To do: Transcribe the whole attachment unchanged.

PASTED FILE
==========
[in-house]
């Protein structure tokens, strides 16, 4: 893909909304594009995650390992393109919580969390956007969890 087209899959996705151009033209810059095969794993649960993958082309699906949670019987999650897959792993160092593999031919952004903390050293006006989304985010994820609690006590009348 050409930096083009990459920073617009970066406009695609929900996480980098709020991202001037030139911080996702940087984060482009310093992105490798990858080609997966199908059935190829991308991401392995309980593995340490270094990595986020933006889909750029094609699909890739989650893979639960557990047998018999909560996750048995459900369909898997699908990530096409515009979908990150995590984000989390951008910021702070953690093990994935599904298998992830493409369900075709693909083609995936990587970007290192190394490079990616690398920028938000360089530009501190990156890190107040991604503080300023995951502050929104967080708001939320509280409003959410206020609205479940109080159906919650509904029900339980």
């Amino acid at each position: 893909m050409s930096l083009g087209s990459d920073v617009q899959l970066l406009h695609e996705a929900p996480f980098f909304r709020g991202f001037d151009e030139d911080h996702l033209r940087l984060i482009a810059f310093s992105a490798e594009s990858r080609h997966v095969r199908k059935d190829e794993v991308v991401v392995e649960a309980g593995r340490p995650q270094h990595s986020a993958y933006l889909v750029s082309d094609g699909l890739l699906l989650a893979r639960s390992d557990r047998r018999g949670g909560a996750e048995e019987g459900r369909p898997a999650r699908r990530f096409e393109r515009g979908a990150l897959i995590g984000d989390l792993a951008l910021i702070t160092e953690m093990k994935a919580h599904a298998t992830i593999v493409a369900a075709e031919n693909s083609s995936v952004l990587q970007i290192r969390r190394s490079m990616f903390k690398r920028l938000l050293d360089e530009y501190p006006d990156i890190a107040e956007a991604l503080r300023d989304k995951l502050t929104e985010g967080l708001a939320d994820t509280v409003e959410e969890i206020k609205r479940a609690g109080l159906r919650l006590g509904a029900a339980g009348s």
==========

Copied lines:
[in-house]
């Protein structure tokens, strides 16, 4: 893909909304594009995650390992393109919580969390956007969890 087209899959996705151009033209810059095969794993649960993958082309699906949670019987999650897959792993160092593999031919952004903390050293006006989304985010994820609690006590009348 050409930096083009990459920073617009970066406009695609929900996480980098709020991202001037030139911080996702940087984060482009310093992105490798990858080609997966199908059935190829991308991401392995309980593995340490270094990595986020933006889909750029094609699909890739989650893979639960557990047998018999909560996750048995459900369909898997699908990530096409515009979908990150995590984000989390951008910021702070953690093990994935599904298998992830493409369900075709693909083609995936990587970007290192190394490079990616690398920028938000360089530009501190990156890190107040991604503080300023995951502050929104967080708001939320509280409003959410206020609205479940109080159906919650509904029900339980």
């Amino acid at each position: 893909m050409s930096l083009g087209s990459d920073v617009q899959l970066l406009h695609e996705a929900p996480f980098f909304r709020g991202f001037d151009e030139d911080h996702l033209r940087l984060i482009a810059f310093s992105a490798e594009s990858r080609h997966v095969r199908k059935d190829e794993v991308v991401v392995e649960a309980g593995r340490p995650q270094h990595s986020a993958y933006l889909v750029s082309d094609g699909l890739l699906l989650a893979r639960s390992d557990r047998r018999g949670g909560a996750e048995e019987g459900r369909p898997a999650r699908r990530f096409e393109r515009g979908a990150l897959i995590g984000d989390l792993a951008l910021i702070t160092e953690m093990k994935a919580h599904a298998t992830i593999v493409a369900a075709e031919n693909s083609s995936v952004l990587q970007i290192r969390r190394s490079m990616f903390k690398r920028l938000l050293d360089e530009y501190p006006d990156i890190a107040e956007a991604l503080r300023d989304k995951l502050t929104e985010g967080l708001a939320d994820t509280v409003e959410e969890i206020k609205r479940a609690g109080l159906r919650l006590g509904a029900a339980g009348s």